Oct. 7, 2015 – Staff at a UN-accredited news organization that received more than $12 million since its inception in 2009 from the Chinese billionaire at the center of a corruption scandal said they are “disappointed and shocked” over allegations against their president.
South-South News is headed by Francis Lorenzo, the deputy ambassador of the Dominican Republic to the United Nations. Lorenzo was charged in New York on Tuesday for facilitating bribes to the former president of the General Assembly, John Ashe, to get Ashe to use his influence to support the building of a UN conference center in Macau by Chinese billionaire David Ng.
“The South-South News staff is disappointed and shocked to learn about these allegations. If they ultimately prove true, it will be a serious blow to our mission, what we believe as staff members, and what we work for every day,” the staff said in a statement issued Tuesday evening.
“Had knowledge of Lorenzo’s alleged activities been made aware to us, we would have strongly objected and refused to comply where relevant,” the statement added. “It is therefore upsetting to us that our hard work could be associated with the allegations against Lorenzo.”
The charges against Lorenzo state that in 2009 he was made honorary president of a New York-based NGO, understood to be South-South News, that was founded by Ng and that he has received a regular $20,000 monthly salary ever since. Ng has wired more than $12 million to the South-South News bank account in New York, the charge sheet states.
The charges allege that payments were made from the South-South News bank account to John Ashe beginning in 2011 when he was Antigua’s ambassador to the United Nations and that, from January 2011 to December 2014, Ashe’s wife was paid a $2,500 monthly salary to work as a “climate consultant” for South-South News though the charge sheet says there is no evidence that she ever actually did any work for the organization.
The criminal complaint also alleges that Ashe got South-South News to pay for Antigua’s then prime minister, Baldwin Spencer, and six others to fly first-class to New York to attend the South-South News annual gala which was taking place during the same week as the UN’s annual General Debate in September 2011.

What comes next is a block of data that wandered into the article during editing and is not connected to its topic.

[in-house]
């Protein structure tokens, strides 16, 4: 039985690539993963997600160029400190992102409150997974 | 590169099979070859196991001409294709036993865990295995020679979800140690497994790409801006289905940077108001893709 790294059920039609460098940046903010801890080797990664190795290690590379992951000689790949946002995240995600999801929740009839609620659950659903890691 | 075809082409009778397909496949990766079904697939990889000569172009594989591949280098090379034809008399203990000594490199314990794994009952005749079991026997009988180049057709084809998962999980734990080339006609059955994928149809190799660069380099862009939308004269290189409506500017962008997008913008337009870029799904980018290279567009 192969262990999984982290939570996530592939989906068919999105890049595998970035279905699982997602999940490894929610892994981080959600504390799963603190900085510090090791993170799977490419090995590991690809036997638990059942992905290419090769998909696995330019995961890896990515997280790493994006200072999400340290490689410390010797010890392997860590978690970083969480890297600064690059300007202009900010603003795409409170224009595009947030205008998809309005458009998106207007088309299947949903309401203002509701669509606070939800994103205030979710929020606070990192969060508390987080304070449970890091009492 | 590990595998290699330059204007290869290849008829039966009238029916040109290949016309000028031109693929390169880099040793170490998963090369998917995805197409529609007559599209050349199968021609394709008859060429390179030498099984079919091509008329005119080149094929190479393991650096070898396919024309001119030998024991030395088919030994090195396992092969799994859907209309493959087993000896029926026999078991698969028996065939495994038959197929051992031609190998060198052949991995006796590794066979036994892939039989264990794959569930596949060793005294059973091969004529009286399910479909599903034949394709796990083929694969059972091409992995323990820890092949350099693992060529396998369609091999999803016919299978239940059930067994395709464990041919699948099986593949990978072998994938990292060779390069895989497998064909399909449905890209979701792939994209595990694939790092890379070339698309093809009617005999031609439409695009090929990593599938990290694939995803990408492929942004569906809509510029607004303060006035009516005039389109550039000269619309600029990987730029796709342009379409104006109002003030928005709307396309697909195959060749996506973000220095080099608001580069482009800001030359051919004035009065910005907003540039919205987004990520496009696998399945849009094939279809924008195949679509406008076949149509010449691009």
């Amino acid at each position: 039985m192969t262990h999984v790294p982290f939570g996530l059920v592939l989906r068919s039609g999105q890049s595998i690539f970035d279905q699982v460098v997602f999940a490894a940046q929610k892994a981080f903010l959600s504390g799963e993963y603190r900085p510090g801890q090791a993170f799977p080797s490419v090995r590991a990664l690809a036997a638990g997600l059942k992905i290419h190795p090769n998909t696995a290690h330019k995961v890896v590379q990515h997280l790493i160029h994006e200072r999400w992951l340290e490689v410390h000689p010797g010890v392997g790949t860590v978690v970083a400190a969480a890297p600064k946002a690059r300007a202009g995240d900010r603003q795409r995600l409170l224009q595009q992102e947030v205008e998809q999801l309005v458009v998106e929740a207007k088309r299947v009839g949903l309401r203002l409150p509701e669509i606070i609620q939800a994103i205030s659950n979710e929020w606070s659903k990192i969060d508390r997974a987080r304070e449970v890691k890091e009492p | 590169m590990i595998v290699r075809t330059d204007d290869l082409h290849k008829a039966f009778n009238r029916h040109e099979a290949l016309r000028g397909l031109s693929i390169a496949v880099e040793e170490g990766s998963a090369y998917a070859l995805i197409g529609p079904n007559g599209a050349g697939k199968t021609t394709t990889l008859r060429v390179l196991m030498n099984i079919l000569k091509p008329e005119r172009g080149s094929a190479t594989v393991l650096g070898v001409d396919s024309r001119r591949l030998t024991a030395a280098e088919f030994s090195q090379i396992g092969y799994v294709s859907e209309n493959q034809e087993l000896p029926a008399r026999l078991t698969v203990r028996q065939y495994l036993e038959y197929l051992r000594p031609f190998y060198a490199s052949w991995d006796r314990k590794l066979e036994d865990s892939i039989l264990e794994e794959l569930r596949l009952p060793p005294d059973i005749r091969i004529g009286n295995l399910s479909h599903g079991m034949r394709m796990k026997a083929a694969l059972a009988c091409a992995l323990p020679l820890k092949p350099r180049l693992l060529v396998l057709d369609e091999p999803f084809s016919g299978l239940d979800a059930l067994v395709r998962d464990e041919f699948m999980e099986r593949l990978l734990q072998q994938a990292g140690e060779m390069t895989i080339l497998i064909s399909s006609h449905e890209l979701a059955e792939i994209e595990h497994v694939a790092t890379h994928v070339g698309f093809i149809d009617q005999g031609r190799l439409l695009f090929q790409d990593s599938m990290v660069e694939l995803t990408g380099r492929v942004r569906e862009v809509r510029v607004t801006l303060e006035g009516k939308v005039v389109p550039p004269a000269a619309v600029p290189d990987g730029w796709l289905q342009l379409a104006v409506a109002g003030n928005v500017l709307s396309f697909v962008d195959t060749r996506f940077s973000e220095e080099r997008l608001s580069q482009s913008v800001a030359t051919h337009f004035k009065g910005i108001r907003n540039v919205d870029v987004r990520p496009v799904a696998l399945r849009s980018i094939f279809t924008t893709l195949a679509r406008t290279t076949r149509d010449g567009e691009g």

The charge sheet adds that in February 2012, after Ashe and his wife had received some $38,000 in payments from South-South News, in addition to other gifts including travel and the construction of a basketball court at Ashe’s Westchester County home, that Ashe sent a letter to Ban Ki-moon, as an official UN document, stating that Antigua’s prime minister and other heads of state had decided to launch a “Global Business Incubator, Permanent Expo and Meeting Center” hosted in Macau and to be built by the Sun Kian Ip group, whose chairman is David Ng.
The charges state that Lorenzo then used this official UN document to imply that the conference center that Ng was seeking to develop was in some fashion supported by the United Nations.
Payments to Ashe from the South-South News bank account continued, and got bigger, with some $100,000 paid to Ashe between January and June 2013, in addition to his wife’s monthly salary as well as a separate $25,000 payment to Ashe in February 2013.
Beginning in 2014, Ashe solicited funds from Ng for his General Assembly presidency, including a $200,000 payment from the South-South News bank account that was deposited to Ashe’s account on June 3, 2014. He was elected unopposed in Sept. 2013 to the rotating regional post as the candidate for the Group of Latin American and Caribbean countries at the UN.
A judge on Tuesday set bail at $1 million for Ashe and he was also ordered to wear an electronic bracelet. In total, he is accused of accepting $1.3 million in bribes and failing to pay adequate taxes.